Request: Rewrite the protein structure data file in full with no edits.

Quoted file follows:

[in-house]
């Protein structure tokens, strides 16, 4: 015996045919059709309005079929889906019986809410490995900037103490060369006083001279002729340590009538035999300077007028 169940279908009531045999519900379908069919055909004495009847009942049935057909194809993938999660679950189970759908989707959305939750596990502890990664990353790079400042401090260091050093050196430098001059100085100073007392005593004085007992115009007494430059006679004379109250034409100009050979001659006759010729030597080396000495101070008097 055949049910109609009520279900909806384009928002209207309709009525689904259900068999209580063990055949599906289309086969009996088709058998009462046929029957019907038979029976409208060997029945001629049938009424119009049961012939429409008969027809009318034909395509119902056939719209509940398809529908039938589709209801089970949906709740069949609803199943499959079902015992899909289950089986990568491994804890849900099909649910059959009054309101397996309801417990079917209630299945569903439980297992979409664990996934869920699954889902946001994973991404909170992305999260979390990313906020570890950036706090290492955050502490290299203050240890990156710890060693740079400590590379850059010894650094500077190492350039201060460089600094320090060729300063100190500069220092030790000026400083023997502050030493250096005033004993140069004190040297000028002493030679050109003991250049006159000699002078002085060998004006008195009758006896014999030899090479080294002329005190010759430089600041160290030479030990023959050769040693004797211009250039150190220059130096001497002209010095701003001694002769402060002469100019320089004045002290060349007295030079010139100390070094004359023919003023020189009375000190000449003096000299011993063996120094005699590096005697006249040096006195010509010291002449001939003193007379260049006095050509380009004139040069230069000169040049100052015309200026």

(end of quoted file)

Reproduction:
[in-house]
């Protein structure tokens, strides 16, 4: 015996045919059709309005079929889906019986809410490995900037103490060369006083001279002729340590009538035999300077007028 169940279908009531045999519900379908069919055909004495009847009942049935057909194809993938999660679950189970759908989707959305939750596990502890990664990353790079400042401090260091050093050196430098001059100085100073007392005593004085007992115009007494430059006679004379109250034409100009050979001659006759010729030597080396000495101070008097 055949049910109609009520279900909806384009928002209207309709009525689904259900068999209580063990055949599906289309086969009996088709058998009462046929029957019907038979029976409208060997029945001629049938009424119009049961012939429409008969027809009318034909395509119902056939719209509940398809529908039938589709209801089970949906709740069949609803199943499959079902015992899909289950089986990568491994804890849900099909649910059959009054309101397996309801417990079917209630299945569903439980297992979409664990996934869920699954889902946001994973991404909170992305999260979390990313906020570890950036706090290492955050502490290299203050240890990156710890060693740079400590590379850059010894650094500077190492350039201060460089600094320090060729300063100190500069220092030790000026400083023997502050030493250096005033004993140069004190040297000028002493030679050109003991250049006159000699002078002085060998004006008195009758006896014999030899090479080294002329005190010759430089600041160290030479030990023959050769040693004797211009250039150190220059130096001497002209010095701003001694002769402060002469100019320089004045002290060349007295030079010139100390070094004359023919003023020189009375000190000449003096000299011993063996120094005699590096005697006249040096006195010509010291002449001939003193007379260049006095050509380009004139040069230069000169040049100052015309200026």